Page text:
Change blindness task VSM ns 
(Linssen et al., 2011) [35] 19M (23.4) placebo controlled crossover 10/20/40 mg CNV Lines SoP sig 
CNV Stoplight SoP sig 
(Linssen et al., 2012) [36] 19M (23.4) placebo controlled crossover 10/20/40 mg WLT VEM sig 
Spatial WM WM ns 
Set shifting A/V sig 
Stop signal task A/V sig 
Tower of London RPS ns 
(Marquand et al., 2011) [37] 15M (20–39) placebo controlled crossover 30 mg Spatial WM WM ns 
(Mehta et al., 2000a) [38] 10M (34.8) placebo controlled crossover 40 mg Spatial WM WM sig 
(Moeller et al., 2012) [39] 14M, 1F (38.9) 20 mg Stroop SoP ns 
(Muller et al., 2005) [40] 4M, 8F (69.8) placebo controlled crossover 20 mg 4 choice motor reaction task A/V Sig8 
(Nandam et al., 2011) [41] 24M (23) placebo controlled crossover 30 mg Stop signal task A/V sig 
(Naylor et al., 1985) [42] 8F (30–39) placebo controlled crossover 5/10/20 mg SERS SoP sig 
(Oken et al., 1995) [43] 11M, 12F (25) placebo controlled Crossover 0.2 mg/kg Covert orienting of spatial attention task (RT) A/V sig 
Covert orienting of spatial attention task (Errors) A/V ns 
Parallel visual search task (RT) A/V ns 
Parallel visual search task (Errors) A/V ns 
Serial visual search task (RT) A/V ns 
Serial visual search task (Errors) A/V ns 
Digit span WM ns 
(Pauls et al., 2012) [44] 16M (23.6) placebo controlled crossover 40 mg Stop signal task (original version) A/V ns 
Stop signal task (adapted version) A/V sig 
(Ramasubbu et al., 2012) [45] 5M, 8F (28) placebo controlled crossover 20 mg 2-back task (correct responses) WM sig 
2-back task (incorrect responses) WM ns 
2-back task (missed responses) WM sig 
2-back task (reaction time) WM ns 
0-back task (correct responses) A/V ns 
0-back task (incorrect responses) A/V ns 
0-back task (missed responses) A/V ns 
0-back task (reaction time) A/V sig 
(Roehrs et al., 1999) [46] 2M, 4F (21–30) placebo controlled crossover 10 mg Divided-attention task (central RT) A/V sig 
Divided-attention task (peripheral RT) A/V ns 
Divided-attention task (tracking deviations) A/V ns 
auditory vigilance task (mean RT) A/V ns 
auditory vigilance task (Errors) A/V ns 
(Rogers et al., 1999) [47] 16M (20.4) placebo controlled between groups 40 mg ID/ED shift task A/V sig (decreased performance) 
(Rush et al., 2001) [48] 4M, 4F (28) placebo controlled crossover 20/40 mg DSST SoP ns 
(Rush et al., 1998) [49] 2M, 3F (36) placebo controlled crossover 5/10/20/40 mg DSST SoP ns 
(Schroeder et al., 1987) [50] 10M (18–40) No placebo between groups 0.15/0.30 mg/kg Concurrent probability matching   
Concurrent probability matching (hit rate) RPS ns 
Concurrent probability matching (changeover) RPS sig (decreased performance) 
Concurrent probability matching (strategy) RPS sig (decreased performance)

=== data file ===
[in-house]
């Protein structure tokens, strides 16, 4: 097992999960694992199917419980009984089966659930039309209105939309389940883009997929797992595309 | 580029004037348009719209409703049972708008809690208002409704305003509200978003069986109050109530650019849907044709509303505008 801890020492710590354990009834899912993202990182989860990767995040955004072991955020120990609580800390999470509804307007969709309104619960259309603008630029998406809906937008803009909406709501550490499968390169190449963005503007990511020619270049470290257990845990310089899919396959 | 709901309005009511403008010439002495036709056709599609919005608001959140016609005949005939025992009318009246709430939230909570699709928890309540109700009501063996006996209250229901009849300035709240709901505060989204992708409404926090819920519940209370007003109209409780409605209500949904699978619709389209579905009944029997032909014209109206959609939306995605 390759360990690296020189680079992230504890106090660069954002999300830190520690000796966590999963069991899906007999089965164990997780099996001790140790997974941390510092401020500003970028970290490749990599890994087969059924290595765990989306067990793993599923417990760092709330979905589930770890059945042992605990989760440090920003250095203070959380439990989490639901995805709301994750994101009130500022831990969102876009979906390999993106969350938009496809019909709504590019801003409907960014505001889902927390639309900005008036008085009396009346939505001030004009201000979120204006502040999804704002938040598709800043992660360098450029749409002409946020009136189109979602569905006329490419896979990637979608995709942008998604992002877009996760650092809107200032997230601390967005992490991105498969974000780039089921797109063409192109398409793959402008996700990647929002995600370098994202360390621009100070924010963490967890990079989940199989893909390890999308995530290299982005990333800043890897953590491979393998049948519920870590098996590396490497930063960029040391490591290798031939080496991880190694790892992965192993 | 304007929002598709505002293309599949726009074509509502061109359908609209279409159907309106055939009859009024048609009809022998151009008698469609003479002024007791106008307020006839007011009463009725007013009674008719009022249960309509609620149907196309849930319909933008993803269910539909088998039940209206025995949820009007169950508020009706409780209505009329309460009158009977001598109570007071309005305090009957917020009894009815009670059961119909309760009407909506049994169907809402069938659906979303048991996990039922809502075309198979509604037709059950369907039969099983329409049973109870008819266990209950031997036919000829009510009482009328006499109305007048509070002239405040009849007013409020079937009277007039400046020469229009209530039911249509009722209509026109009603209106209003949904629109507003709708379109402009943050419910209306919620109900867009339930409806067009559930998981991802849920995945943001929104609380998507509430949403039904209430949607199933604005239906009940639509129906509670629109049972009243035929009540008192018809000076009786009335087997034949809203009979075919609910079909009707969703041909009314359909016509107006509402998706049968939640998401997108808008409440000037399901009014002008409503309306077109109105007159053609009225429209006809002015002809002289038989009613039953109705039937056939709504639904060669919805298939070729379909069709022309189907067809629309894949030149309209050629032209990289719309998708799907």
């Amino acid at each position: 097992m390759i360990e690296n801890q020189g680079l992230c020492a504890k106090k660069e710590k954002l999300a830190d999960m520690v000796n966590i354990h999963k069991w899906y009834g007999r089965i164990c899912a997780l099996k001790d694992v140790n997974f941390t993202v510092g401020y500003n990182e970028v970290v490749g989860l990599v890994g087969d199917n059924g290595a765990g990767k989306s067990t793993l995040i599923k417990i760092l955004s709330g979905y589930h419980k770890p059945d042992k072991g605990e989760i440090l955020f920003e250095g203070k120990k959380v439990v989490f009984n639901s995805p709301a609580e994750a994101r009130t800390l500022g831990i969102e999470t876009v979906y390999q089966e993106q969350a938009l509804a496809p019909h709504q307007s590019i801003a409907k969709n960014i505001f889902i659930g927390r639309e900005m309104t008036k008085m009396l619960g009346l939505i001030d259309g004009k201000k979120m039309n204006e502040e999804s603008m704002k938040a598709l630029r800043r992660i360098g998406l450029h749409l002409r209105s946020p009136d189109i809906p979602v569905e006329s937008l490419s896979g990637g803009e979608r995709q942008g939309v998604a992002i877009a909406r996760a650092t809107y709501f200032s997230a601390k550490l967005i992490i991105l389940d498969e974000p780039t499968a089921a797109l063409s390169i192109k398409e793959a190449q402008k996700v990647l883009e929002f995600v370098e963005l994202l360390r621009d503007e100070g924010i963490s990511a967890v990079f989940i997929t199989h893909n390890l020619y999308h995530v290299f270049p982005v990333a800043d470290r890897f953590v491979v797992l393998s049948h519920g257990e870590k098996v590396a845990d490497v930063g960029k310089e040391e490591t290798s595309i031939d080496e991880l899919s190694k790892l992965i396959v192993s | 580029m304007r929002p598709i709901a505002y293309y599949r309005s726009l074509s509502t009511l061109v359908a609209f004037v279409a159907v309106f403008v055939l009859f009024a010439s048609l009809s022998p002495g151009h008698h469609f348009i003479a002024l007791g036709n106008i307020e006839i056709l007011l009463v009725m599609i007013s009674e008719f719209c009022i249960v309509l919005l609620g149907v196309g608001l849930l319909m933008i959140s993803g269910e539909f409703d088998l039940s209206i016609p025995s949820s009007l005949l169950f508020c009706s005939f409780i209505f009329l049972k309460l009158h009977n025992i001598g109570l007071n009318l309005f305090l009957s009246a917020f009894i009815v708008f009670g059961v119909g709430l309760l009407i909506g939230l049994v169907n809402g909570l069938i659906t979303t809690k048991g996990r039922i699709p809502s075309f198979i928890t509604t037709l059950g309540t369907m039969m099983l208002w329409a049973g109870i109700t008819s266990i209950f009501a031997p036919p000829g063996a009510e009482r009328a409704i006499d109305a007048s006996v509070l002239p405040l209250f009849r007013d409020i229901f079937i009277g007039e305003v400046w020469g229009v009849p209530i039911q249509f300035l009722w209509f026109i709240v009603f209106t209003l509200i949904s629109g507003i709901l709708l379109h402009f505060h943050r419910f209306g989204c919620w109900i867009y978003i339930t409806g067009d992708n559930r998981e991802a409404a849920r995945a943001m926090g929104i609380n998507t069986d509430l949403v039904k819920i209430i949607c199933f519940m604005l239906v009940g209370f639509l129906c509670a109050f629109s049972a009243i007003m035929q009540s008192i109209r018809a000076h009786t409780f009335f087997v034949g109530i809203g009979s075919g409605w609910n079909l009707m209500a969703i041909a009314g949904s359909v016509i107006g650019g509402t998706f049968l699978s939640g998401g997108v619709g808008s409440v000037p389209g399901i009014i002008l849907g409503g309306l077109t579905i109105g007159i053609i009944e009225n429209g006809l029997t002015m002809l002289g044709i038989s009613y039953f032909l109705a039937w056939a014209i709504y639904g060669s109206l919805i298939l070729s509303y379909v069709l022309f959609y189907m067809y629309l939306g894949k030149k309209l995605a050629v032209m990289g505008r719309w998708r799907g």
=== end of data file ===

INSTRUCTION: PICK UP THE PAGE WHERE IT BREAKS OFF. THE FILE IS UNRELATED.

(Stoops et al., 2005) [51] 2M, 5F (24) placebo controlled crossover 10/20/40 mg Arithmetic problems RPS sig 
(Strauss et al., 1984) [52] 22M (19.2) placebo controlled crossover crossover 20 mg CPT Double (omission errors) A/V sig 
CPT Double (commission errors) A/V trend 
CPT Double (sensitivity) A/V sig 
CPT Double (RT) A/V sig 
PAL (CVC pairs) VEM ns 
(Studer et al., 2010) [53] 5M, 6F (29.7) placebo controlled crossover 20 mg Serial visual WM task WM ns 
(Theunissen et al., 2009) [54] 5M, 11F (21.8) placebo controlled crossover 20 mg Critical tracking task SoP ns 
Divided attention task A/V sig 
Mackworth Clock task A/V ns 
Stop signal task A/V ns 
(Tomasi et al., 2011) [55] 16M (33) placebo controlled between groups 20 mg N-back task (RT) WM sig 
N-back task (accuracy) WM ns 
visual attention task A/V ns 
(Turner et al., 2003) [56] 60M (61.4) placebo controlled between groups 20–40 mg Digit span WM ns 
PAL (nonverbal) VSM ns 
Spatial WM WM ns 
Spatial span task WM ns 
Tower of London RPS ns 
RVIP A/V ns 
ID/ED shift task A/V Sig9 
Stop signal task A/V ns 
(Unrug et al., 1997) [57] 6M, 6F placebo controlled crossover 20 mg WLT VEM ns 
(Volkow et al., 2008) [58] 12M, 11F (32) placebo controlled crossover 20 mg Numerical problems RPS ns 
(Wetzel et al., 1981) exp 1 [59] 6M, 6F (27.5) placebo controlled crossover 0.5 mg/kg PAL (word pairs) VEM sig (decreased performance) 
Picture recognition VSM ns 
Story recall VEM sig (decreased performance) 
(Wetzel et al., 1981) exp 2 6M, 6F (26.6) placebo controlled crossover 0.1/0.25 mg/kg PAL (word pairs) VEM ns 
Picture recognition VSM ns 
Story recall VEM ns 
(Zhu et al., 2013) [60] 18M (19–24) placebo controlled crossover 20 mg Go/No-go A/V ns 
1

Participants received 15 mg MPH unless high or low in body weight in which case they received 20 or 10 mg respectively.

2

MPH increased accuracy but did not affect response time.

3

MPH lessens effect of emotionally arousing material on memory, higher performance on neutral material compared to placebo.

4

Enhanced performance when MPH was taken on the first session.

5

MPH causing impairment when taken on second session.

6

Enhanced performance when MPH was taken on the first session, but impaired when taken on second session.

7

MPH improved performance of young volunteers but not old volunteers.

8

MPH impaired performance of easy task, but enhanced performance of difficult task.

9

MPH slowed response but not improve accuracy.

Another frequently considered evaluation parameter is effect size, and it would be interesting to compare this to our study evaluation measure. However, due to the fact that most of the reported studies did not convey all essential information necessary to calculate it, effect sizes were not reported.

Dose effects